Moldova beauty salon offers free services, psychological support for refugees, local women

Moldova beauty salon offers free services, psychological support for refugees, local women
22 / 02 / 2023
By Marwa Nassar - -

A beauty center in a village in central Moldova offers free beauty services and psychological support for refugees and local women.

The salon – owned by Anastasia Bacico – is run through the project “Feminist and localized humanitarian action”, supported by Gender Centru—a partner organization of UN Women that receives funding from the Women’s Peace and Humanitarian Fund (WPHF).

At the beginning of the Russian-Ukrainian crisis, Bacico’s main concern was to provide refugees with accommodation, food and personal hygiene products. But as time went on, she realized that the level of stress women refugees are under required something more.

“Most men have remained in their country, and women are involved in an ongoing struggle here—they have to do their best to acquire food, hygiene products, clothing and various other services that they and their children need,” she said.

Bacico decided to act, and through the WPHF-funded project, she has been providing a space where Ukrainian refugees and local women can come to receive free psychological counselling and beauty services. Getting a haircut or a manicure helps them feel better and, in the process, they also receive psycho-emotional counselling.

WPHF currently provides financial support to 20 women’s rights and women-led organizations in Moldova. With this support, the organizations offer humanitarian assistance and protection to women and girl refugees, promote the leadership of women in the humanitarian response and build inclusive communities.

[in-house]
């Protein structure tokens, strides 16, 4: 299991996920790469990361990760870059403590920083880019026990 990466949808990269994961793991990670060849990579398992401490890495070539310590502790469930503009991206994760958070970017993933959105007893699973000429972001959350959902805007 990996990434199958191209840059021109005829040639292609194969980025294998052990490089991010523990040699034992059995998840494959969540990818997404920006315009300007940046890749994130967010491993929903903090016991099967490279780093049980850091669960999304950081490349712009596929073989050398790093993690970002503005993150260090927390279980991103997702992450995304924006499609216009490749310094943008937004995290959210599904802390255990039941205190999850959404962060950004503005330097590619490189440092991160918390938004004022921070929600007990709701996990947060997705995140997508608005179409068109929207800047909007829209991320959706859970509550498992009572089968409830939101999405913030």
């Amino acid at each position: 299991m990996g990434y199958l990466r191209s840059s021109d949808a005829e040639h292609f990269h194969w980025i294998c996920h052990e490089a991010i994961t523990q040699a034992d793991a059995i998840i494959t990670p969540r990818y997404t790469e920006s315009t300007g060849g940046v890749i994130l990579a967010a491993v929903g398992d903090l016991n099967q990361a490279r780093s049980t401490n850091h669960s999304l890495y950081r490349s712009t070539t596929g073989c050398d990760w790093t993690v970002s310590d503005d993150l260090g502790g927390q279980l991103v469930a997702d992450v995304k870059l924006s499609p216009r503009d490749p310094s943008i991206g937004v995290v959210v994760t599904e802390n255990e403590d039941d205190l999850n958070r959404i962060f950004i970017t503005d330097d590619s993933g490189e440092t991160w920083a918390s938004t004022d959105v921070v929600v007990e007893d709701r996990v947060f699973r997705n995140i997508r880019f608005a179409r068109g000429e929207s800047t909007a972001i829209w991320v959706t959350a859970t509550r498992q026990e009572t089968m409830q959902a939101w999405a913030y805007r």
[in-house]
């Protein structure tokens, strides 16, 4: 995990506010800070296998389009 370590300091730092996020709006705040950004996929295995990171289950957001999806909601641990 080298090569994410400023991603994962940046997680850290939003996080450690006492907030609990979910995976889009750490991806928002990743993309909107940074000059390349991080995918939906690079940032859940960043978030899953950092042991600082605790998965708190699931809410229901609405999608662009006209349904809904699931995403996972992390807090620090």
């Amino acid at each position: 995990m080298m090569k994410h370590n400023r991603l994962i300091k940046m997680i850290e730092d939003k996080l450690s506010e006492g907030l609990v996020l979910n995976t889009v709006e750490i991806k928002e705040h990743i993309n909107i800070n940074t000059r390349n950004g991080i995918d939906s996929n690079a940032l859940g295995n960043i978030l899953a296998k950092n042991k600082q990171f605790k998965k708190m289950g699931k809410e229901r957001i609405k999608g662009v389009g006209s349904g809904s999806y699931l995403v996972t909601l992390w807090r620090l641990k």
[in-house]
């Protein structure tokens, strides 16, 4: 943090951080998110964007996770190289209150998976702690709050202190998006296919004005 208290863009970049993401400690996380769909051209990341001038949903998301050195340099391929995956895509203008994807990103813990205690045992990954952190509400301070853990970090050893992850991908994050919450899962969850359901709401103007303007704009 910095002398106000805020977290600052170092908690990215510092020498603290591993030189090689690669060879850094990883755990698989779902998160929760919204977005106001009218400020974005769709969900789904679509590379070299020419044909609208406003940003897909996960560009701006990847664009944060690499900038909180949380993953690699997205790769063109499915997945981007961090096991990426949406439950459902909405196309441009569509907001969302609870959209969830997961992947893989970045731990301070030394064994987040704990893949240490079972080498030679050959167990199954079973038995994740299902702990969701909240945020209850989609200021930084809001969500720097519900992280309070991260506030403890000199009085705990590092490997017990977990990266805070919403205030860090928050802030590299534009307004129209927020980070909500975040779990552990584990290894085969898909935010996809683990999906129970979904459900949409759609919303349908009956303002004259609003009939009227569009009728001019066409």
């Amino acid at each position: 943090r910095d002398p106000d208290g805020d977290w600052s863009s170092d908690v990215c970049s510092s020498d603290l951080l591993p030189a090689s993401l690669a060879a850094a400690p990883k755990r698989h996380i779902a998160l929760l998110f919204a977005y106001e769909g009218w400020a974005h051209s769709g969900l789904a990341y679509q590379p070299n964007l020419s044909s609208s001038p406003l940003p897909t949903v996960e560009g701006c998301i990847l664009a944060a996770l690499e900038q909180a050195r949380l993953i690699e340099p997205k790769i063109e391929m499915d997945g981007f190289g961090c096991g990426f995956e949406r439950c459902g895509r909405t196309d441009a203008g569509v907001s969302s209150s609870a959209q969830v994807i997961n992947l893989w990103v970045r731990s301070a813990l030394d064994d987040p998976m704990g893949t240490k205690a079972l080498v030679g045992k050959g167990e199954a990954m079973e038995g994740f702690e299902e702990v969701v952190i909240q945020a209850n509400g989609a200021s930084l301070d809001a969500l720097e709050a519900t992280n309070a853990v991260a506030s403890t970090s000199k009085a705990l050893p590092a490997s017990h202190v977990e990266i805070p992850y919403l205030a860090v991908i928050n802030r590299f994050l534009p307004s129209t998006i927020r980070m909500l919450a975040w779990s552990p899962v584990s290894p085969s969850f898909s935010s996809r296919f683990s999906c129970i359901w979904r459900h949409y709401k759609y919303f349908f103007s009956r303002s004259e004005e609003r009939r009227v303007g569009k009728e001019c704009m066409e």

At a ceremony on 20 January 2023, marking the second round of funding offered, WPHF Secretariat head Ghita El Khyari highlighted how the narrative around women and women’s organizations—which in the past have not been considered legitimate humanitarian responders—is changing.

She also highlighted the gendered dimensions of the refugee crisis, saying: “We know very well that women and girls comprise the large majority of those displaced by the war and that it aggravates pre-existing inequalities and vulnerabilities. We are very happy to see how host communities are able and willing to support displaced women and girls from Ukraine.”

To date, six women’s rights organizations and women-led organizations implemented projects funded by the Women’s Peace and Humanitarian Fund, in which over 1,400 refugees received emergency assistance, around 600 women joined training and counselling sessions and 167 women took part in leadership programs. In this context, 35 women and girls, both local and refugees, benefited from the project run by Anastasia Bacico.

More than that, Bacico’s project offers an opportunity for displaced women to be involved in the refugee response. The activities were designed with inputs from a local group of refugees, and several refugees volunteer at the salon.

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